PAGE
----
Doug Collins has seen all the hoopla before. The media circus surrounding the Miami Heat's visit last night brought back memories to Collins of his early years as a player with the 76ers. The buzz that has been created with the addition of LeBron James and Chris Bosh to a team that already boasted superstar Dwyane Wade is unmatched in the NBA, probably in all of sports.
"I maybe have played on what I call the first 'rock-show' team," the new Sixers coach said before last night's game. "We had Julius [Erving] and George McGinnis. I don't put myself into that mix. People got to the arena early to watch the layup line and the [pregame] dunk contest. It was amazing. Every arena we went to it was always sold out and it brought a certain energy, and our guys thrived on that."
Last night, at the Wells Fargo Center, fans rushed in when the doors opened an hour-and-a-half before the game and crammed the tunnel-area where Heat players emerged from the locker room to get to the court. People took pictures with cell phones and cameras as James and Co. warmed up. Fans strained for autographs, others shouted angry words toward James in particular, whose departure from Cleveland - and the way he announced it - left many with ill-feelings toward him.
"I'm used to it," said James of having a bull's-eye on his back. "I've become friends with the bull's-eye."
Collins, of course, was the No. 1 pick of the Sixers in 1973 after the team posted a 9-73 record. The 1976-77 team, led by Collins, Erving, McGinnis, Lloyd Free (now World B.) and Darryl Dawkins, advanced to the NBA Finals, losing to the Portland Trail Blazers in six games.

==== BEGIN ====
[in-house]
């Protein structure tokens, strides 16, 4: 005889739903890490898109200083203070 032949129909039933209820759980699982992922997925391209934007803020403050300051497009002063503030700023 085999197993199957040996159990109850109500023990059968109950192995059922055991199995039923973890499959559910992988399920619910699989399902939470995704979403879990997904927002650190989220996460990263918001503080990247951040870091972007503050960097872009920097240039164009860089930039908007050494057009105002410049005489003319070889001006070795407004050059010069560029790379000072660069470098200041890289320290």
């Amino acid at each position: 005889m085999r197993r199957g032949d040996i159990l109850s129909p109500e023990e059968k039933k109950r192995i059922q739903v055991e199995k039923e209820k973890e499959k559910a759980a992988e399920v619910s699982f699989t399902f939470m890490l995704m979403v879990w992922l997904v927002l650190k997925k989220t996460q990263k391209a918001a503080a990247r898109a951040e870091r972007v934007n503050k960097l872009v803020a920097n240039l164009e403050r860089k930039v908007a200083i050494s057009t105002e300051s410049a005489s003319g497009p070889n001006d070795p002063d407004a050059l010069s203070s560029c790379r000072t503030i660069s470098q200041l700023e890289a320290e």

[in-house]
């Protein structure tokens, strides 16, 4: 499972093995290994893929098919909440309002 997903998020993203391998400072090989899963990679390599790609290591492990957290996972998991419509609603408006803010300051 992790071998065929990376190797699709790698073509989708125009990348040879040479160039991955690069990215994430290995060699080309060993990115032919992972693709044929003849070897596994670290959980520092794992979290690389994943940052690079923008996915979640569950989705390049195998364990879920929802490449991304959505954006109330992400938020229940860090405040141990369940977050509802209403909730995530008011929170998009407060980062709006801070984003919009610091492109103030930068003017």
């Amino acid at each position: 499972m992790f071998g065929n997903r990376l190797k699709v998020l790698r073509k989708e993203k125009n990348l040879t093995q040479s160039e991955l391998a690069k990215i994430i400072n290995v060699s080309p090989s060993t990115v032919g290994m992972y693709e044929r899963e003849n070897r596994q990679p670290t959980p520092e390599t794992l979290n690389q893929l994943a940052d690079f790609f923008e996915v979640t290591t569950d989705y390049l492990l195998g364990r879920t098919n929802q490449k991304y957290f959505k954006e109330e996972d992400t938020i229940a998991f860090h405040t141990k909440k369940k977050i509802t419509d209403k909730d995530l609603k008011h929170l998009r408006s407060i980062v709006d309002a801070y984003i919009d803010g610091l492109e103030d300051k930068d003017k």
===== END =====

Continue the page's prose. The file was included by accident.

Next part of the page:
Though his sprained right wrist is still far from 100 percent, Sixers swingman Andre Iguodala gave it a go last night.
"I can play, but it's still painful," Iguodala said before the game. "Trying to shoot the same shot is the hardest thing to do because of the pain that's in there. When the game starts the adrenaline gets it going. I'm just going to try to play my game and not think about it too much."
Center Spencer Hawes had missed a couple of weeks during the preseason with a sore lower back, but has been practicing for the past week and was in the starting lineup last night.
"It's feeling really good," Hawes said. "It's nice to be back. I'm not even worried about [the back]."
With the theme of the evening being how well the superstars for the Heat can play together, Hawes talked about jelling with his new teammates in such a short period.
"I think it just depends on the situation," he said. "Obviously, it doesn't happen right away, but getting in that week of practice was big and from here on out we can jell together quickly. Part of it is me getting used to them and them getting used to me in knowing where to get them the ball and them knowing where I like it."
A night after being a scratch in the Heat's opener against the Boston Celtics, former Sixer Jerry Stackhouse was activated last night by Miami coach Erik Spoelstra. Stackhouse, now in his 16th season after being taken by the Sixers with the third pick in the 1995 draft, was added to the Heat roster after swingman Mike Miller broke his right thumb in practice last week. Miller will be out until January.
"We activated Jerry tonight to give us a little more depth on the perimeter," said Spoelstra. "Because of [passing his physical] he's only had one practice with us, but he'll be fine."
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